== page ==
The influenza vaccine recommendations change every year. In addition to communicating these updates, AAFP recommends offering annual flu shots to patients 6 months and older who don't have contraindications for the immunization.
In late June, ACIP released several primary updates for clinicians. Listed are several of the primary changes:
AAFP recommends that patients aged 65 years and older preferentially receive any one of the following higher doses or adjuvanted influenza vaccines: quadrivalent high-dose inactivated influenza vaccine (HD-IIV4), quadrivalent recombinant influenza vaccine (RIV4), or quadrivalent adjuvanted inactivated influenza vaccine (aIIV4). If none of these three vaccines is available at an opportunity for vaccine administration, then any other age-appropriate influenza vaccine should be used.
To protect your patients from severe illness and health complications, promote the influenza vaccination as soon as it's available each year and provide the vaccine throughout the flu season (i.e., as long as influenza viruses are circulating in the community). Vaccination is especially important as COVID-19 variants continue to spread.
As flu season approaches, your patients may have questions about getting the flu shot and COVID-19 vaccines, including any updated COVID-19 vaccines. The CDC offers updated guidance on co-administration of COVID-19 vaccines with other vaccines.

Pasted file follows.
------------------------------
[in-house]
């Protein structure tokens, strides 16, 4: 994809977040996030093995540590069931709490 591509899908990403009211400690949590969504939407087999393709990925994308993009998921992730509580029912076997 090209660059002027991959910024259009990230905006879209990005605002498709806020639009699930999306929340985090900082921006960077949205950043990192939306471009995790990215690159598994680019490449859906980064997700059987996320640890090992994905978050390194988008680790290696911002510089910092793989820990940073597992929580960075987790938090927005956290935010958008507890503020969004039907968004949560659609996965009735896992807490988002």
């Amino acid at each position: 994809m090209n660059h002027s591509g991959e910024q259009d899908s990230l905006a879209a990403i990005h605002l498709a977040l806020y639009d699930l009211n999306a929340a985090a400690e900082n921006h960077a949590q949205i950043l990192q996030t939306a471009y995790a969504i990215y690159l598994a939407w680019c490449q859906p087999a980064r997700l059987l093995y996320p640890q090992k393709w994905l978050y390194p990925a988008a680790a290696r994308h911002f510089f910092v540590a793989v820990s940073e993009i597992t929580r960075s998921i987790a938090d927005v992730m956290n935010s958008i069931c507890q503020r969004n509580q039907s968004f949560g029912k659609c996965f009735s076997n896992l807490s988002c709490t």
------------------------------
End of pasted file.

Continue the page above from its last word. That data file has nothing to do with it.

The flu season is already shaping up to be a difficult one. We're taking action to help family physicians prepare for a potential “tripledemic” of COVID-19, influenza and respiratory syncytial virus this winter. Read more in Prepare for ‘Tripledemic’ With New and Updated AAFP Tools.
Routine annual influenza vaccination of all persons aged ≥6 months who do not have contraindications continues to be recommended. Primary updates to this report include the following two topics:
All persons aged ≥6 months who do not have contraindications should be vaccinated annually. However, vaccination to prevent influenza is particularly important for persons who are at increased risk for severe illness and complications from influenza and for influenza-related outpatient, emergency department, or hospital visits. When vaccine supply is limited, vaccination efforts should focus on vaccination of persons at higher risk for medical complications attributable to severe influenza who do not have contraindications. These persons include the following (no hierarchy is implied by order of listing):